What is it?
It is a chronic inflammatory skin condition affecting the central face in adults aged 30-60 who have fair skin types.
The exact cause is unknown. Experts think there are genetic, environmental, vascular and inflammatory factors involved.
Triggers are typically things that make you flush: heat, exercise, alcohol, spicy foods, temperature extremes, sunlight, stress, medications, and some cosmetic products
What are the symptoms?
There are 4 major types of rosacea:
Type 1 – Erythematotelangiectatic type (ie blood vessel type)
o Facial flushing and redness
o Swelling, burning, stinging, roughness
o Visible blood vessels
Type 2 – Papulopustular type (ie red bump type)
o Persistent redness
o Pimplelike bumps and pustules
o Swelling burning, stinging, roughness.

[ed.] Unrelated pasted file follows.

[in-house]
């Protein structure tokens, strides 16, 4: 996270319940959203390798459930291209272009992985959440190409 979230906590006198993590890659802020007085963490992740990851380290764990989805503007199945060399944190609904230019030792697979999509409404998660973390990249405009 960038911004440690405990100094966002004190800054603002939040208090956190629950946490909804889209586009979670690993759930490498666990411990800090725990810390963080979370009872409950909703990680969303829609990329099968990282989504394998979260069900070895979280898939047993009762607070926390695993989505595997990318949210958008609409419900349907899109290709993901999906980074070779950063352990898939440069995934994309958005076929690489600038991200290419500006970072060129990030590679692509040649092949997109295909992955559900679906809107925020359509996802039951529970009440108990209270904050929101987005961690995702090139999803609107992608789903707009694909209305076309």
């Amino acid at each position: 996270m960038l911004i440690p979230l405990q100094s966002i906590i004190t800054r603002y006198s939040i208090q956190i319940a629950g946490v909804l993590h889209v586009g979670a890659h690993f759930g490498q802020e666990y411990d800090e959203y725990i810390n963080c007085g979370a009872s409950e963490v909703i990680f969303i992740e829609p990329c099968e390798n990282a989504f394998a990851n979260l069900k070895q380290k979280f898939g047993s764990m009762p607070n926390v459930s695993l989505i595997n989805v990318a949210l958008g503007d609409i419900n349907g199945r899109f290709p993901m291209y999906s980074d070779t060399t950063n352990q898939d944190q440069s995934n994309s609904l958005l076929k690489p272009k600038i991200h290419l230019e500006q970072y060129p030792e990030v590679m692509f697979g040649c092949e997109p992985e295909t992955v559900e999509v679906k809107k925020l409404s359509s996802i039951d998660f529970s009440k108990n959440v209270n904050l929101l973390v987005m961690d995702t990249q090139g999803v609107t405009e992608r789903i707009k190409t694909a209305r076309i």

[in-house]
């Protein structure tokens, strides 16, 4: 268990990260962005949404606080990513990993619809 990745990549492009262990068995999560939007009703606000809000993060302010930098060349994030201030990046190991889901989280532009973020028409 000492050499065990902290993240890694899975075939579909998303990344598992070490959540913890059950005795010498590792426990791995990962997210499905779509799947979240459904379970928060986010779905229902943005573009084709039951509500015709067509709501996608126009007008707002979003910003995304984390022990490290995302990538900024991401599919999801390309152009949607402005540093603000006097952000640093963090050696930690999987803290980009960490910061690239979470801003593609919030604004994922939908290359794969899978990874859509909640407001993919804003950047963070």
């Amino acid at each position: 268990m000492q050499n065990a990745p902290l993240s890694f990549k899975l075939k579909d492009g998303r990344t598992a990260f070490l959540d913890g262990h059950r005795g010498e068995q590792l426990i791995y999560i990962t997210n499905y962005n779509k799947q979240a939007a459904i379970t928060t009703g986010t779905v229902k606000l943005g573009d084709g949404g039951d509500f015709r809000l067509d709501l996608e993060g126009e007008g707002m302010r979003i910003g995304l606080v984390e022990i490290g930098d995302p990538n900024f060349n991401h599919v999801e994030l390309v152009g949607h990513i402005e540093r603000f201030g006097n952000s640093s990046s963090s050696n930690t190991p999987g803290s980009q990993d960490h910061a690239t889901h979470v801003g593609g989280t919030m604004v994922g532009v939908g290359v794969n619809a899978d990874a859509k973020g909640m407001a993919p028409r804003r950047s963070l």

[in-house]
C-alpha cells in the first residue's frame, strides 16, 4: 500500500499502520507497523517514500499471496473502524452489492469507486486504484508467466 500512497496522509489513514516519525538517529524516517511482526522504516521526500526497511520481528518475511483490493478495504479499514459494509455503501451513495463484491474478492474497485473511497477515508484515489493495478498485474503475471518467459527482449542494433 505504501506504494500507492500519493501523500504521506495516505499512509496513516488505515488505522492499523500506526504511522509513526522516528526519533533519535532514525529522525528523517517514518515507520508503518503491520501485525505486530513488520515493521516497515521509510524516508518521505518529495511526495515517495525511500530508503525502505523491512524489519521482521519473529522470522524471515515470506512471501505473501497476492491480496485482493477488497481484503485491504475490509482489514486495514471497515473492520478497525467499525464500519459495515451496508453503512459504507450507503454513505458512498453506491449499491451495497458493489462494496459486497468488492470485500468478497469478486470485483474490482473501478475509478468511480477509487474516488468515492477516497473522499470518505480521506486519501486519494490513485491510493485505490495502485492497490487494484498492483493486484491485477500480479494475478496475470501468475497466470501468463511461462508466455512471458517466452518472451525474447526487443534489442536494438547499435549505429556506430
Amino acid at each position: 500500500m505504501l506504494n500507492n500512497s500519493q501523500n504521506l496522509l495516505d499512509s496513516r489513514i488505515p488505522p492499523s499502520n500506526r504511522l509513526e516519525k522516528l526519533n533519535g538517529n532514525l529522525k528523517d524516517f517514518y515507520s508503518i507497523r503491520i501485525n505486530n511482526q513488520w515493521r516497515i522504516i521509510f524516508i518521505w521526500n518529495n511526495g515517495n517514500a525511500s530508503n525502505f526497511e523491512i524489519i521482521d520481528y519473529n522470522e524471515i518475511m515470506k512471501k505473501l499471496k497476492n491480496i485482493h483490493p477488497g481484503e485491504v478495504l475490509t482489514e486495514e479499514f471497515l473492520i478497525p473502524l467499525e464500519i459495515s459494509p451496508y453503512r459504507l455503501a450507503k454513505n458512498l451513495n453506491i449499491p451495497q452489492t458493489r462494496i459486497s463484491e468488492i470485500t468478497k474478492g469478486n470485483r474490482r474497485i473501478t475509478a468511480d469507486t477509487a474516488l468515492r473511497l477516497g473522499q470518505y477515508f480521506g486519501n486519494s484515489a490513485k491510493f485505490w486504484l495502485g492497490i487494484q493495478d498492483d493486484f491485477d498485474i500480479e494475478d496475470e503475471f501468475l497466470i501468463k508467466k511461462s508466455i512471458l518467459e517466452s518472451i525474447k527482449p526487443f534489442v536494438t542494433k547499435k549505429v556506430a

Type 3 – Phymatous type (ie thick skin type)
o Thickened bumpy skin to the nose, forehead, chin, ears, cheeks.
Type 4 – Ocular type (ie eye type)
o Red, bloodshot eyes
o Stinging, dryness, grittiness, blurred vision
o Eyelid stye’s and bumps.
Do I need to do any tests as part of the diagnosis?
In most cases the answer is NO as this tends to be a clinical diagnosis
Occasionally your doctor will order blood tests if the diagnosis is in question.
What are the treatment options available?
Treatment depends on the type of rosacea that you’ve been diagnosed with – there are numerous options for treatment ranging from topical prescriptions, oral medications, Intense Pulsed Light laser treatments, eyedrops and other surgical and laser options.
For all types a good skin care regime consisting of:
o Products that are non drying, free of alcohol or astringents
o Mild soapless cleansers and do not rub or scrub the skin
o Make a habit of using sunscreen SPF 30 or higher every day – consider physical blockers such as those with zinc oxide or titanium dioxide
o Moisturize your skin regularly with Dermatologist approved moisturizers – Cetaphil, CeraVe, Aveeno, Glaxal Base, Hydrous emulsifying oint, Avene, Laroche Posay.